Keeping our teen drivers safe on the road

During the past five years, nearly 3,500 people have been killed in crashes involving teen drivers during the “100 Deadliest Days,” the period between Memorial Day and Labor Day, when the number of crash fatalities involving a teen driver historically rise, according to the AAA Foundation for Traffic Safety.

New crash data from 2013-17 reveals major factors contributing to fatal teen crashes during the summer driving period include speeding, impaired driving and distracted driving.

Speeding tops the list.

Foundation research found that nearly two-thirds of people injured or killed in a crash involving a teen driver are people other than the teen behind the wheel. Crashes for teen drivers increase significantly during the summer because teens are out of school and driving more.

During the past five years during the “100 Deadliest Days” an average of almost 700 people died each year in crashes involving teen drivers. The average number of deaths from crashes involving teen drivers ages 15-18 was 17 percent higher per day compared to other days of the year, according to AAA.

Nearly half of teen drivers reported speeding on a residential street in the past 30 days and nearly 40 percent say they sped on the freeway, according to a AAA study.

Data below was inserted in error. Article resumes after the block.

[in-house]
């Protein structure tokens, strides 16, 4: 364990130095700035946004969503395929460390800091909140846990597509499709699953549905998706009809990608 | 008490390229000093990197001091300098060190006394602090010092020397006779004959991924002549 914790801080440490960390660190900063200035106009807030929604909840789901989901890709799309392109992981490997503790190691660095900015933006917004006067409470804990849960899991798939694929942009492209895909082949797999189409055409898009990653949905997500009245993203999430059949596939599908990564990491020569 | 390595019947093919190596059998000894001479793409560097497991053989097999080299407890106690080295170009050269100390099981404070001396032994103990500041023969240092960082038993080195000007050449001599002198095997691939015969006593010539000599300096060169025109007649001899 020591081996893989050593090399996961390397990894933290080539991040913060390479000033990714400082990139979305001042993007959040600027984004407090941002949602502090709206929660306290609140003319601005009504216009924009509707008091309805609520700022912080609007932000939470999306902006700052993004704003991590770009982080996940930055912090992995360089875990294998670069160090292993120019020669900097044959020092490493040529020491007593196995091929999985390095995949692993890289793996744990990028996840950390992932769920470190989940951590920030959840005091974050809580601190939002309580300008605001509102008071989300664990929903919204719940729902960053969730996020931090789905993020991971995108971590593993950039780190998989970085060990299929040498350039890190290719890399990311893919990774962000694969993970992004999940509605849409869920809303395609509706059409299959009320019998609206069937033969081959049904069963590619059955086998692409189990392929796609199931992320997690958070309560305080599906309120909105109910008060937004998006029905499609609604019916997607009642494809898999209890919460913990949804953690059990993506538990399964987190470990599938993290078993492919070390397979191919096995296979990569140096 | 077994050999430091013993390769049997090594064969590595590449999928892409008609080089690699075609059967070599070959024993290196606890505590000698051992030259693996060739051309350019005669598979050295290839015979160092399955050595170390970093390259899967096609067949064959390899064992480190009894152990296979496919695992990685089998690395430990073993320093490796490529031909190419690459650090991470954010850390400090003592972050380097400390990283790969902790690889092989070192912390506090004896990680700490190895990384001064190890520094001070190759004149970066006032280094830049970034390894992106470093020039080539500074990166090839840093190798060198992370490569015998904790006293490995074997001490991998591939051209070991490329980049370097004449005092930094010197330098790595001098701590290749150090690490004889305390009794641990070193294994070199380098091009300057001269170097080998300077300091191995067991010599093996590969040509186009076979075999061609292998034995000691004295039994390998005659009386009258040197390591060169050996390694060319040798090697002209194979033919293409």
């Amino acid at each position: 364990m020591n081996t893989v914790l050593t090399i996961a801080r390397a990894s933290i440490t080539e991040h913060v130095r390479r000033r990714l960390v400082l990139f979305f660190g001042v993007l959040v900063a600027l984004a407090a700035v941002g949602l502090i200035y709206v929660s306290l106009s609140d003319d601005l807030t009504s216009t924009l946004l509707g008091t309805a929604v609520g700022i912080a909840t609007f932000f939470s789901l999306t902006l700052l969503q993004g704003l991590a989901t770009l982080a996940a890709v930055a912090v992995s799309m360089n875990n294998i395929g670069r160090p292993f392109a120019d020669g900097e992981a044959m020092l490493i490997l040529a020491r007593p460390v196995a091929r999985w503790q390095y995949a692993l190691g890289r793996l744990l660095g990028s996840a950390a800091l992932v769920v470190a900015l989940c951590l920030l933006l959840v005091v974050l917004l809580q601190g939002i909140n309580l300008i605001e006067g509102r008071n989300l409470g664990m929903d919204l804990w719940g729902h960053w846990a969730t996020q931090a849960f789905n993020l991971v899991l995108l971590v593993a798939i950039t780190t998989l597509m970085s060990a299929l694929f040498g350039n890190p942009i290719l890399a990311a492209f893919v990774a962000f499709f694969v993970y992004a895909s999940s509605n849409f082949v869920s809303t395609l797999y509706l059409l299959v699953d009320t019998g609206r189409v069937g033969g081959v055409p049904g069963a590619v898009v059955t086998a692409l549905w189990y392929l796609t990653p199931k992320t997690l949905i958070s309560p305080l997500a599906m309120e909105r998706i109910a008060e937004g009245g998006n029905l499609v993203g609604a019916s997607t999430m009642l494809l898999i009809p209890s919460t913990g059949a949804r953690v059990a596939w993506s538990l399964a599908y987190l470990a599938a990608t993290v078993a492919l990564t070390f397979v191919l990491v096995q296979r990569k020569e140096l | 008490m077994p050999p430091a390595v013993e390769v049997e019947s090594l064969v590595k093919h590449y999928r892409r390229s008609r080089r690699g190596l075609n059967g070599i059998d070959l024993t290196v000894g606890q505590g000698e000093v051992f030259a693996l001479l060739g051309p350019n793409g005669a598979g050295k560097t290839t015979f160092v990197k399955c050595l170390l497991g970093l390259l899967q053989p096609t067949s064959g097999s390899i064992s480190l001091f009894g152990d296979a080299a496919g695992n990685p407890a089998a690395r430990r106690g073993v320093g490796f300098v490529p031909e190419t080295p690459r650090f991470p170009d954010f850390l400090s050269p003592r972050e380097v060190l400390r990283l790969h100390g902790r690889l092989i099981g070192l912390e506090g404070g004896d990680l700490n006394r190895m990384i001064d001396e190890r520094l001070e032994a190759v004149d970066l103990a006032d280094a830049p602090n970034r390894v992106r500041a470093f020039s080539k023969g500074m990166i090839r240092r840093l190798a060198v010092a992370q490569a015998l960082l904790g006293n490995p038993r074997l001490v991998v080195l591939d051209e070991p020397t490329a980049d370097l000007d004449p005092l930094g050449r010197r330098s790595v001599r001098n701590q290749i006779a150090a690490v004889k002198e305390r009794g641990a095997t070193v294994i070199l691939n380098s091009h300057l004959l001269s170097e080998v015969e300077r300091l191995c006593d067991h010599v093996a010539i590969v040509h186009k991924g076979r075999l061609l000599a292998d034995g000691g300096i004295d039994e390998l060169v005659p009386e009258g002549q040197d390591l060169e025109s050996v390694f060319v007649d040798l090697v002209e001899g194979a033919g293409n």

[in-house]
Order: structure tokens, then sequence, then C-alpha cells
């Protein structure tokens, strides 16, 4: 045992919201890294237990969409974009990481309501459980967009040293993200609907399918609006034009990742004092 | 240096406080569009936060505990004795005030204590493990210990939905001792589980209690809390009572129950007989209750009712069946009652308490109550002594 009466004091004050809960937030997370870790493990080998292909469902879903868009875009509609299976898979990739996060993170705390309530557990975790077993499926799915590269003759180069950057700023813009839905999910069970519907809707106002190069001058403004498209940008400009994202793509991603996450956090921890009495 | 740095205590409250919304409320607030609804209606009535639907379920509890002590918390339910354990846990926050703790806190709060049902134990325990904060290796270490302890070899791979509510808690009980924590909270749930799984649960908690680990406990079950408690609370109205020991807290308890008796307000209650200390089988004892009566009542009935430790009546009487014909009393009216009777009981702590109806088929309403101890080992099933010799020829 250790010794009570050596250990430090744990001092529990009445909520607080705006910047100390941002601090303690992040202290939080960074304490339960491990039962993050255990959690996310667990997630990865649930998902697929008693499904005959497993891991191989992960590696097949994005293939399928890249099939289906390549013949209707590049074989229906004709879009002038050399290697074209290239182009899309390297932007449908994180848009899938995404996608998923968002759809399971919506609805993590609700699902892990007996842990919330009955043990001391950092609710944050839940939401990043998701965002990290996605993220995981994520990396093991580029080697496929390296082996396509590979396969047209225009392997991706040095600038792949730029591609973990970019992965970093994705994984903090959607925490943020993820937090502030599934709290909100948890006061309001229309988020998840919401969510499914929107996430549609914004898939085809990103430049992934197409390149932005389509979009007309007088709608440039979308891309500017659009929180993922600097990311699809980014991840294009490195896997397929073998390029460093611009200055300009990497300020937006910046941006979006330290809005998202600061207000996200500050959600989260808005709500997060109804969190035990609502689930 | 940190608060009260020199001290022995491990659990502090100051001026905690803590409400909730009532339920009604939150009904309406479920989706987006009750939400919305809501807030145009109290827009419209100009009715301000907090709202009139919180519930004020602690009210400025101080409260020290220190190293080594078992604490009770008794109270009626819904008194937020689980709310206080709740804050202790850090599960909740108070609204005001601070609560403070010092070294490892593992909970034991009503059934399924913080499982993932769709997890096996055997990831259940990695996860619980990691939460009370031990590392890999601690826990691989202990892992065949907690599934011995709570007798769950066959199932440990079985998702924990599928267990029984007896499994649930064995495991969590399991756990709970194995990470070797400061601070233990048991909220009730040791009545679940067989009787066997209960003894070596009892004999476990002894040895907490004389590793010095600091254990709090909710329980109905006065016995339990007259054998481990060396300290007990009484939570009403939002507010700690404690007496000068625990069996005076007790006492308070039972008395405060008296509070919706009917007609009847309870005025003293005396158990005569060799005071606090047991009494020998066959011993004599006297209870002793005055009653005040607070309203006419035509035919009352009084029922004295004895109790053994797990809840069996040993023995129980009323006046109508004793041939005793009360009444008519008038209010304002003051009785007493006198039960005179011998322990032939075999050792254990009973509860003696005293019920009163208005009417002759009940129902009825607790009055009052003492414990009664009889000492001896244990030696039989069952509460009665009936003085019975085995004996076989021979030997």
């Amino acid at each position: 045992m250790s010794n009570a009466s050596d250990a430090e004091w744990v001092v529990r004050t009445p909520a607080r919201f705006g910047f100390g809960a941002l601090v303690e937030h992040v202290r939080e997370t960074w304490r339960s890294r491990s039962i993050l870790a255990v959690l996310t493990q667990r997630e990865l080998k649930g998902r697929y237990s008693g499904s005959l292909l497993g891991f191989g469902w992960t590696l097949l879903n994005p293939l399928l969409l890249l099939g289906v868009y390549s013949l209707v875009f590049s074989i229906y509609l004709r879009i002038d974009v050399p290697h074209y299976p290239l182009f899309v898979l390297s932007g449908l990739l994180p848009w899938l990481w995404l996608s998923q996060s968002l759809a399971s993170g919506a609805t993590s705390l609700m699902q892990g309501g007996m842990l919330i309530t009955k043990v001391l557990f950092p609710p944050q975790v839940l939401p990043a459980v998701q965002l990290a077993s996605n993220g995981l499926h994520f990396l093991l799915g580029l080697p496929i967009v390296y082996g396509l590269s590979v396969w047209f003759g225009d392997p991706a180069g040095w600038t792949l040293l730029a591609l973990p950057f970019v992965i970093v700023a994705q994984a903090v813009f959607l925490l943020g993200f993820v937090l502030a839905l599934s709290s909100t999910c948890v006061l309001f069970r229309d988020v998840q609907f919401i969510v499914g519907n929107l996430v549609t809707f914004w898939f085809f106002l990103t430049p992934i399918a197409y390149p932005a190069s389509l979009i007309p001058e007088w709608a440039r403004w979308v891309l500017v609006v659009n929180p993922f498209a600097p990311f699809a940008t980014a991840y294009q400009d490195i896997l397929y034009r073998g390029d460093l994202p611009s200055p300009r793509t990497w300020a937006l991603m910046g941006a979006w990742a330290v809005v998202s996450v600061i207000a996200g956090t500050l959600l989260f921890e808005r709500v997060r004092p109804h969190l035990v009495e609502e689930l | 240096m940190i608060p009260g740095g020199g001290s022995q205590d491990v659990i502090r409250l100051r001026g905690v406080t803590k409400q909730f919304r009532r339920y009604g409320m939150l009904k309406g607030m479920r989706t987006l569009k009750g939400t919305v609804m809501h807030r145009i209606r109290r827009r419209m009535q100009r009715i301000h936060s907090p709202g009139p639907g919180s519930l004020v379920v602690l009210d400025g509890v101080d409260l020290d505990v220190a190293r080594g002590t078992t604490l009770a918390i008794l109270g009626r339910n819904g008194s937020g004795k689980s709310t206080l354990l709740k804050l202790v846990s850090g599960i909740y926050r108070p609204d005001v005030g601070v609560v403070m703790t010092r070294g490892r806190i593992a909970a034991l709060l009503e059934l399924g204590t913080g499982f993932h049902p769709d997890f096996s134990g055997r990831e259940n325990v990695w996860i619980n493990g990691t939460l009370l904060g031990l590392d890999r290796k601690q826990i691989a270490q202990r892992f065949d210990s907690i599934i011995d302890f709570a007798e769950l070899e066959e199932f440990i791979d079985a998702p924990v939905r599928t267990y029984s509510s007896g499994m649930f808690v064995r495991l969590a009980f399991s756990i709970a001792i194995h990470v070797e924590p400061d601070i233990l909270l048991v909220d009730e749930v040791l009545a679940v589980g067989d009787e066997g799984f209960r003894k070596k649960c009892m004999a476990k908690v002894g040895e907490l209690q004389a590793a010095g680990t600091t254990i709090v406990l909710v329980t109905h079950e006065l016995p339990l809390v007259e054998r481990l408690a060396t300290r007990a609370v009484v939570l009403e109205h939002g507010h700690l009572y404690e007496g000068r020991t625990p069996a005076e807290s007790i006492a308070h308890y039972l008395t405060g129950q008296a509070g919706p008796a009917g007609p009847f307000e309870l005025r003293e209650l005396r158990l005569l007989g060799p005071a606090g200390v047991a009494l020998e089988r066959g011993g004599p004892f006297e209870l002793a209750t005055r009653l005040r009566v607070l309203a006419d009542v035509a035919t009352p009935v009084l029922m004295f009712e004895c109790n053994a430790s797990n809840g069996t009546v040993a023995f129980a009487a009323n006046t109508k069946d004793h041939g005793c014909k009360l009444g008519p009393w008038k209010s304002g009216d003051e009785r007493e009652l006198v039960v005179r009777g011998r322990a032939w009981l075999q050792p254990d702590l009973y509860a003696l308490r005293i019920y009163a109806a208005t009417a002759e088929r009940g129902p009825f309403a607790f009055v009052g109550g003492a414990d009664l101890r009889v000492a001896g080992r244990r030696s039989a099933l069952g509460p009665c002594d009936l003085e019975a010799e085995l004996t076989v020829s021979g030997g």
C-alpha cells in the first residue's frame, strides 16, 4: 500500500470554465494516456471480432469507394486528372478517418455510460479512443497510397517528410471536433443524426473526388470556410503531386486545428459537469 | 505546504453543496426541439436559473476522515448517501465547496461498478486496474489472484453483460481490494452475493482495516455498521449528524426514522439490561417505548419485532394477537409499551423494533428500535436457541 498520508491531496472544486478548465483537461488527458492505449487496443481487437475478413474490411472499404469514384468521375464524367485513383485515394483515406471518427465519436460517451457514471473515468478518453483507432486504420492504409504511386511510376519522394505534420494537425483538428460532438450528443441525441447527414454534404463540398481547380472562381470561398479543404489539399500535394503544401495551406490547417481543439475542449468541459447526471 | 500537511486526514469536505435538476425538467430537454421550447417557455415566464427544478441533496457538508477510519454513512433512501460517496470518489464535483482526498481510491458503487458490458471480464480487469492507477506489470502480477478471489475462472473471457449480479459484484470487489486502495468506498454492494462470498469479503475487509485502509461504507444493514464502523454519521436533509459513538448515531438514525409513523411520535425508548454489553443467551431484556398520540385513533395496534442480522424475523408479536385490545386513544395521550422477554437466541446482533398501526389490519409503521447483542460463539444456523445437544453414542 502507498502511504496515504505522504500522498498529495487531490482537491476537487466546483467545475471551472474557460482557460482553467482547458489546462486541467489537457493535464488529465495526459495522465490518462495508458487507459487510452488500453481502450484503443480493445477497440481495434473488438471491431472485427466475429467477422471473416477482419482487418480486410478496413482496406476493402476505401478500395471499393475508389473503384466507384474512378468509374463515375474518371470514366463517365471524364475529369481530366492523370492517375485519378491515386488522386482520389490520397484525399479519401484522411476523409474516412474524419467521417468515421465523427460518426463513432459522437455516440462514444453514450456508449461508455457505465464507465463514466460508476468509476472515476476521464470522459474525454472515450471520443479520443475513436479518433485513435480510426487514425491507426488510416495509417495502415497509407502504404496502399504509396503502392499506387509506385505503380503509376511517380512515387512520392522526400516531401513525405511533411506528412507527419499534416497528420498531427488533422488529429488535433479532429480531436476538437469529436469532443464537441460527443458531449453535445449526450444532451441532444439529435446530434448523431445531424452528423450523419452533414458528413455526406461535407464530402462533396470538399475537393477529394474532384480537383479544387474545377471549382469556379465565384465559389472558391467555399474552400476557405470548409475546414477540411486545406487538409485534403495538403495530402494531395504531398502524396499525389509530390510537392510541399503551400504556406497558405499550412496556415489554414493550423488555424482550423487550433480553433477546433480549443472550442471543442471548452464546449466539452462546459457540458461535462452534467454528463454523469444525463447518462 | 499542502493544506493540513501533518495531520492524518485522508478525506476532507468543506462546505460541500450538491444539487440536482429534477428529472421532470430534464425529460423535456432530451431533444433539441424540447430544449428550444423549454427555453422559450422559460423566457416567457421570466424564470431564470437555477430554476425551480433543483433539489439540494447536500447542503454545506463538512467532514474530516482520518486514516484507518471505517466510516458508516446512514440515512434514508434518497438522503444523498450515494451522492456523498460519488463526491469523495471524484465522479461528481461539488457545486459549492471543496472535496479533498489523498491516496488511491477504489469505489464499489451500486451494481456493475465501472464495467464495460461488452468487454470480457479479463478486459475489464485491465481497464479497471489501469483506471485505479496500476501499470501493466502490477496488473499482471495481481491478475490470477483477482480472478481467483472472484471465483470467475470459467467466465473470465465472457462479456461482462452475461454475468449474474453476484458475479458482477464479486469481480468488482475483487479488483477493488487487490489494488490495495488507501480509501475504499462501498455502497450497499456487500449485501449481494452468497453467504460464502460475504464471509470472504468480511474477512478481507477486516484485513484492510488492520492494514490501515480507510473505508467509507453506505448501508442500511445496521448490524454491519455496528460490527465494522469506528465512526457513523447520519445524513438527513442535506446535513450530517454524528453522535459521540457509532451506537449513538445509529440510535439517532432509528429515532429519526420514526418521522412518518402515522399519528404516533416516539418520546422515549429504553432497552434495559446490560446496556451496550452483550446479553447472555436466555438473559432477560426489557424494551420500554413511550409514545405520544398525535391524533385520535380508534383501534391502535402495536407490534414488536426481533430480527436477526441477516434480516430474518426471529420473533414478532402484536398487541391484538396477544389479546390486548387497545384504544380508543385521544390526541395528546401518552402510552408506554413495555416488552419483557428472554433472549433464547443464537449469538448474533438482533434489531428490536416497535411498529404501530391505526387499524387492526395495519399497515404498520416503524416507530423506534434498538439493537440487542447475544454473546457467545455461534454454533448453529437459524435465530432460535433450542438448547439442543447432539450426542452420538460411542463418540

One in six teen drivers involved in fatal crashes during the summer tested positive for alcohol.

About 52 percent of teen drivers in the foundation’s latest traffic culture safety index report reading a text message or e-mail while driving in the past 30 days, and nearly 40 percent report sending a text or e-mail.

Parents play a vital role in keeping their teens safe on the road.

AAA encourages parents to talk with teens early and often about abstaining from dangerous behavior behind the wheel, such as speeding, impairment and distracted driving. Parents can teach by example and minimize risky behavior when driving. That includes the parents putting down the cell phone. Parents also can make a parent-teen driving agreement that sets family rules for teen drivers.

Driving is a privilege, and parents must become in-car coaches for their children during the dangerous summer driving season.


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